|We’re only a week away from Maine’s official opening day of the open water fishing season (April 1 each each year), and it may be somewhat disconcerting to be thinking about “spring” with the kind of weather we’ve had lately. Will it snow again? Maybe. Will we be faced with more cold, wind and blustery weather? Probably. But, spring will come no matter what winter has to say about it, and even if you can’t get outdoors now, this is the time to prepare for the gorgeous days that are ahead.
If you think that looking out the window and finding more snow on the ground is depressing, imagine heading for the garage and finding last year’s fishing gear piled high in a corner, untouched since the heat of last summer (remember heat and summer?) drove you off the water.
Bad as things may look, you can get your gear in order in time for balmier days if you take it one step at a time. Most modern fishing tackle is well made, dependable and long-lasting, but some maintenance is always in order. The average modern fishing rod is pretty much made to last forever, so unless you’ve done some serious damage to your favorite rod (slammed it in a car door, run over it with a 4-wheeler, etc.) there’s nothing you need to do but wipe it down with any off-the-shelf surface cleaner (Fantastic is fine. So is Windex and the like.)
Just clean last year’s mud, spider webs, algae and fish scales off the rod, check the line guides for wear and be sure the reel seat is still tight and serviceable. If your rod’s guides show damage, they can be deburred by running a twist of steel wool over them several times. Anything worse calls for replacing the guide, an easy job with plastic shrink tubes.
Your reels could probably stand some cleaning as well. It often takes no more than a quick burnish with a soft cloth and a touch of reel oil or graphite on major moving parts to get your reel ready for the season. Of course, replace any broken parts, and I’d also recommend that you purchase a spare reel handle. You may never need it, but I have had two lengthy trips nearly ruined when I lost or broke a reel handle enroute to camp. In one case I would have been out of luck for a week because I was many miles up the Golden Road on a camping trip and wouldn’t have been able to find another reel, let alone a reel handle, in time to salvage the trip. Luckily, I was able to dig out my spare handle and save the trip.
If nothing else, take the time to replace your fishing line before you start fishing this spring. Line is probably the cheapest aspect of any fishing trip and yet it’s the most important. You certainly can’t fish without it, and if you take a chance on last year’s line, the odds are good that the one, big, memorable fish of the season will break off in that frayed spot you saw but figured was “good enough” for another trip. Break-offs happen every day to anglers who forgot or chose the lazy way out, so, while it’s still cold and snowy outside, hustle on down to the store and buy a spool of fresh line. You won’t regret it!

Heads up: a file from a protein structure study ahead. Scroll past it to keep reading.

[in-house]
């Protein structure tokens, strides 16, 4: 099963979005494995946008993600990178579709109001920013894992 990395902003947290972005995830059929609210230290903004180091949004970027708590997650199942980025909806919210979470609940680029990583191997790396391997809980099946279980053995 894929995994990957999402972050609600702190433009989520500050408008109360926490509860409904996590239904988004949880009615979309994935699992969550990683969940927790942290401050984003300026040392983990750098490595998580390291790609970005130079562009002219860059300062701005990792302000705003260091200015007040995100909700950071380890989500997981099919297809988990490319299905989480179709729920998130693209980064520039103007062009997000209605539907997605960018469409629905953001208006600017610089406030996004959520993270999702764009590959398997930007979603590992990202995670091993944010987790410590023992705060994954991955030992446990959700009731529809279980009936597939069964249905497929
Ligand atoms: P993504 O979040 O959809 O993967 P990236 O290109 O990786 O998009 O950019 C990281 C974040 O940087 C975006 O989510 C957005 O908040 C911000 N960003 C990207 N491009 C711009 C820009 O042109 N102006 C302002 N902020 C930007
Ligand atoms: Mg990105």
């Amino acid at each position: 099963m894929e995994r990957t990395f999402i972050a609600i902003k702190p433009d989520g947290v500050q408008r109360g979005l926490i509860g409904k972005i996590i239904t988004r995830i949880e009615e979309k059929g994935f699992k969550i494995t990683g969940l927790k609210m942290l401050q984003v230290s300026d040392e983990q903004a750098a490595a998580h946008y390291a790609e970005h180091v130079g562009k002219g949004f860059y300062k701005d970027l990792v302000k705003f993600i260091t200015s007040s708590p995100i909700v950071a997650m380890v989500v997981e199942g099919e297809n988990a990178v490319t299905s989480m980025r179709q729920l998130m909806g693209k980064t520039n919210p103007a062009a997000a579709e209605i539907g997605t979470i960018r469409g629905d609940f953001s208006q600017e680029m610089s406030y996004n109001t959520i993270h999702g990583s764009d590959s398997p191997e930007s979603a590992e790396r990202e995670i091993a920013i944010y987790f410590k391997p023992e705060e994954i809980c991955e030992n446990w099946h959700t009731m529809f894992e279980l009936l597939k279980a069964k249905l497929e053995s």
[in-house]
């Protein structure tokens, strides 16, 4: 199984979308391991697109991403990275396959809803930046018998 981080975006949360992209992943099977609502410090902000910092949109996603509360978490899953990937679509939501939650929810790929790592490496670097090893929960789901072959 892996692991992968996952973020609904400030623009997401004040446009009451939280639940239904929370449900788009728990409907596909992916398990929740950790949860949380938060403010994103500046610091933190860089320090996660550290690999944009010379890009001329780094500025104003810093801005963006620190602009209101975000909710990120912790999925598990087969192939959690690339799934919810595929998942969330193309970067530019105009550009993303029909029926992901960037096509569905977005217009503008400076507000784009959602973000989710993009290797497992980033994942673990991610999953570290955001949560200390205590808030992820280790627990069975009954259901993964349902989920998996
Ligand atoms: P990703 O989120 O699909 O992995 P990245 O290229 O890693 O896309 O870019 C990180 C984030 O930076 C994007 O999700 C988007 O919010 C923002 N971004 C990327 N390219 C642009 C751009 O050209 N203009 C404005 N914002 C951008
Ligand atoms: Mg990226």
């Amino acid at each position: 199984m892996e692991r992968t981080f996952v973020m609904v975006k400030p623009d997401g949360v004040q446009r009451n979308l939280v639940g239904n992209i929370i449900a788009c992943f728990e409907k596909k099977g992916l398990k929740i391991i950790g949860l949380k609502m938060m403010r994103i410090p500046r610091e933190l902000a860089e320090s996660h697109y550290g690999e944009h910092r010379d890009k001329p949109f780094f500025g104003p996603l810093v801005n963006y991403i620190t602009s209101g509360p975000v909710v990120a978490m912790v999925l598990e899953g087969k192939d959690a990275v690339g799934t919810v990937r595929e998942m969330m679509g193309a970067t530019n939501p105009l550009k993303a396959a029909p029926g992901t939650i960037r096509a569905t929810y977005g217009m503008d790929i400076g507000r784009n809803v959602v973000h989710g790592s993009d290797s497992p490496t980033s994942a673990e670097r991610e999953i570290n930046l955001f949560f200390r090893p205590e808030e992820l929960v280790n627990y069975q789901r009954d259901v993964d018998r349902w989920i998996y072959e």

Another thing that stymies a lot of anglers each season is dull or rusted hooks. Most fishermen buy lures and fish with them for years without once taking the time to sharpen the hooks. A long season of catching fish, banging hooks on boats, dragging them over rocks and logs and otherwise abusing those points and barbs mean dull hooks next trip. You’d think a fishhook that can stab your finger would be sharp enough to hold a struggling trout or bass, but any angler with more than a day’s experience can tell you that fish do throw the hook, and most of the time the culprit is a dull point.
You can replace old fishhooks with new ones (rarely happens) or you can sharpen the old ones (also rarely happens) but either option is better than just ignoring the problem. If you spend a few minutes examining your lures and hooks, you may be surprised to find that some of the points are broken, bent or so dull you can’t scratch a line in a thumbnail. These hooks will not hold a fish!
You may have to get the pliers out and bend a few hooks back into shape, but in most cases you’ll just have to swipe a hone or file across the point and bring it back to its original shape. Once you get set up and get going you can run through your entire tackle box in a few minutes. If you’ve ever lost a big fish after a mighty hit and wondered why, a session with the file and hone will bring it all back to you.
If you use boats and motors (even canoes or johnboats), you know what has to be done there. Any motorized boat needs to be registered, and if repairs or parts replacement are in order (is it time for new paddles, oars or PFDs?), now is the time to get it done.
Motors require some serious maintenance, especially if you use your motor often. These mini-engines need care just like your car or mower engine does, and you often have to make appointments to get it done or wait for special parts to arrive all taking time away from your fishing if you wait till next month to get it done.
Trolling motors, live well aerators and other small motorized units should be checked and repaired, if necessary. If your equipment is more than two years old, it may be time to think about replacing them. Some of the busiest fishing guides I know end up buying all new gear every third season, and some work so hard that a new trolling motor only lasts one summer!
Ignore what’s outside your window right now. Fishing season will be here soon and along with it some great fishing opportunities. Get your gear ready and don’t miss a single beautiful spring day!